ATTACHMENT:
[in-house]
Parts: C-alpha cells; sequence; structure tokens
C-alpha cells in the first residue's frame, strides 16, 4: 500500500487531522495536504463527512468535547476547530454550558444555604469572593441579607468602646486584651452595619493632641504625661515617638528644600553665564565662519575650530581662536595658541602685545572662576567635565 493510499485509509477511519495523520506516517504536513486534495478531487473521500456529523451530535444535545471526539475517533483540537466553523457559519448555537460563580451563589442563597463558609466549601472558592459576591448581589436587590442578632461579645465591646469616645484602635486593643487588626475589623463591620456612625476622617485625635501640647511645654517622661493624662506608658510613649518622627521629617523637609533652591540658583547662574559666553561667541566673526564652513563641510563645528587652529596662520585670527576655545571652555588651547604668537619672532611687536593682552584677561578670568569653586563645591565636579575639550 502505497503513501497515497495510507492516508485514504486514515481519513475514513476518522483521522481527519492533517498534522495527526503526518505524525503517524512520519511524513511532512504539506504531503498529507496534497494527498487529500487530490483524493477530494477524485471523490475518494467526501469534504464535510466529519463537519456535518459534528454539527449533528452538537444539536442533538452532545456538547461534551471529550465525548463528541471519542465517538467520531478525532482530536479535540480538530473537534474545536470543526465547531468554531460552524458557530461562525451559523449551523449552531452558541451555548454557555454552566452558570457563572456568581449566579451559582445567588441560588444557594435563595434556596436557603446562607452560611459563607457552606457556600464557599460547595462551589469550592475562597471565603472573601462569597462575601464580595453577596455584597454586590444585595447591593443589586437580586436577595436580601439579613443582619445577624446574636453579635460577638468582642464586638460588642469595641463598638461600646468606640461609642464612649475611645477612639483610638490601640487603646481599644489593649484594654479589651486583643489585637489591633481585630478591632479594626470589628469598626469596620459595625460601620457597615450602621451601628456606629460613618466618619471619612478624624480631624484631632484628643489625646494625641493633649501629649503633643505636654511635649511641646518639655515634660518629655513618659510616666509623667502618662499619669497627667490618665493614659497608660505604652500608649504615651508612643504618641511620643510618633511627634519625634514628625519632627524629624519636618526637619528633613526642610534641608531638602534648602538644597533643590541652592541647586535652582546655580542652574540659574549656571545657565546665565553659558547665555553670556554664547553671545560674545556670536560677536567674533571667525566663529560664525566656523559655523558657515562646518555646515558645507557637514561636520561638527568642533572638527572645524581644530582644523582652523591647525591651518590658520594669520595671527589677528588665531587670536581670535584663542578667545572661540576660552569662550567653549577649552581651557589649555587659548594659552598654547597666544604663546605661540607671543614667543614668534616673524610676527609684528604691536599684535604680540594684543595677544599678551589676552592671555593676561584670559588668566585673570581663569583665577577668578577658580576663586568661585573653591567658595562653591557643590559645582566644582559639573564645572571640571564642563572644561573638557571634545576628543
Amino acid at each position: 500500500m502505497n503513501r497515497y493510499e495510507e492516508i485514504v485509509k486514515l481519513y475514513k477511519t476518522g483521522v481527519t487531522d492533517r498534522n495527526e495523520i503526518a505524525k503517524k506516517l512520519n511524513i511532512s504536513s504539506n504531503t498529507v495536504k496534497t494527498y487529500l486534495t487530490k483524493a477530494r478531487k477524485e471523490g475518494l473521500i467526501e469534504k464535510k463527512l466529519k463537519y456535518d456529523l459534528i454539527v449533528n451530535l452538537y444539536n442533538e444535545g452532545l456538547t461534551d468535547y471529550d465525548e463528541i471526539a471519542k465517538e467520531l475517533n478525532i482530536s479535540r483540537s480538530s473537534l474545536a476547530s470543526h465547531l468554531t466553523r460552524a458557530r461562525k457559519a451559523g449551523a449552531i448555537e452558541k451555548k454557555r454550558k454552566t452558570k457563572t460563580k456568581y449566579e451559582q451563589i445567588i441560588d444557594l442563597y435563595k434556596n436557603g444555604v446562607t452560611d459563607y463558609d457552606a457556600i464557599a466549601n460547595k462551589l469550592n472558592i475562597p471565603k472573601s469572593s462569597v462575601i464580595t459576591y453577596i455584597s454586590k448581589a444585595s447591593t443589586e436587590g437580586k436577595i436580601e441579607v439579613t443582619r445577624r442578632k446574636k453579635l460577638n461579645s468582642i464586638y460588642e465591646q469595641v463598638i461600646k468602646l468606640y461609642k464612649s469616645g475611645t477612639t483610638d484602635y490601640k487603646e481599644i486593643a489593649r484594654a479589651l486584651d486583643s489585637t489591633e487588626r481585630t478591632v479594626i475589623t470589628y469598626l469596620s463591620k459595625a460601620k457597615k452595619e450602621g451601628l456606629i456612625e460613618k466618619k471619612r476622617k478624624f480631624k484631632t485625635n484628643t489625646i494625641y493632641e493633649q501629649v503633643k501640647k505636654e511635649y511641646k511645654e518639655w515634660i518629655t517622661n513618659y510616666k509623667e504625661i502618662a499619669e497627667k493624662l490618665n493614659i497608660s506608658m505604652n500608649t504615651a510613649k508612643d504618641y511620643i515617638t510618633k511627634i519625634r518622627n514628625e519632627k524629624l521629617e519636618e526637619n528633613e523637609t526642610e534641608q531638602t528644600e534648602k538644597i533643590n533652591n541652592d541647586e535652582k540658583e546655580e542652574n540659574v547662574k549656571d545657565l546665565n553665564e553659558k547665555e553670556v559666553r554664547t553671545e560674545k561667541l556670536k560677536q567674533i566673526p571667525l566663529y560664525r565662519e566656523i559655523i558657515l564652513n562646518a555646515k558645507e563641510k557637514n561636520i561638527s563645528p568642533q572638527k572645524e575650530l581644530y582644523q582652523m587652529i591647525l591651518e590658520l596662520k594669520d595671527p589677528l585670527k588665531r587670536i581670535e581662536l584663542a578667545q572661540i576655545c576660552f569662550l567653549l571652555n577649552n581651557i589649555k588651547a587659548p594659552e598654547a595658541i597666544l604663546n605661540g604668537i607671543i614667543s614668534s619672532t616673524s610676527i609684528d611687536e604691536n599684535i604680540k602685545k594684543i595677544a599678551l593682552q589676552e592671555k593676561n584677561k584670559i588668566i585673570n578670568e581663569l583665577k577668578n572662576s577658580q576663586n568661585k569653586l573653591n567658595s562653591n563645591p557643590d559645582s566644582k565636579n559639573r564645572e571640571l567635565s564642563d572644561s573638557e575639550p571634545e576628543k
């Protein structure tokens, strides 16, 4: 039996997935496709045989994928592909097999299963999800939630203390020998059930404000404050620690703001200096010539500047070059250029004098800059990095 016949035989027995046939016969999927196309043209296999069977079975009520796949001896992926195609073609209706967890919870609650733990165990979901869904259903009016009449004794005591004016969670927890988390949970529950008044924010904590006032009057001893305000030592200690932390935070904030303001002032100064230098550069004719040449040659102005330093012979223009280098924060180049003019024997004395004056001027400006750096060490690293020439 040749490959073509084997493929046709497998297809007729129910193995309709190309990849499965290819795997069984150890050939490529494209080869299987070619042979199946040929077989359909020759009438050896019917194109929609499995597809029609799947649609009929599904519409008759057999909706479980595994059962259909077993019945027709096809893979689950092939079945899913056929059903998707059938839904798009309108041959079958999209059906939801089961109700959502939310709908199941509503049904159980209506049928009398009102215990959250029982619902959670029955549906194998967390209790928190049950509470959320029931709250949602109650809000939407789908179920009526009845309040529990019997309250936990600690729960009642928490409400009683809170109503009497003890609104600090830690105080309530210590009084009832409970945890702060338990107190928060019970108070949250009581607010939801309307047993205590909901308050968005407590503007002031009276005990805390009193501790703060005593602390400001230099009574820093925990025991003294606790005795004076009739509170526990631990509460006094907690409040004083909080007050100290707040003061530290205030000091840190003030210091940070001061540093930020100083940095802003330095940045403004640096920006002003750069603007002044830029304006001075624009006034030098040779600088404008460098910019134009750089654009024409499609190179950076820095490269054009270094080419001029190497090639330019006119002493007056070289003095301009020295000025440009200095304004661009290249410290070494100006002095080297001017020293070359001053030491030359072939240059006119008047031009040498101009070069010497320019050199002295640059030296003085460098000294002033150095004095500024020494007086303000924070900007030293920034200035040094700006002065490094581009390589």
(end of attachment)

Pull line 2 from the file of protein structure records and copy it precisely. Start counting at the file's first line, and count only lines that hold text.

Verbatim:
Parts: C-alpha cells; sequence; structure tokens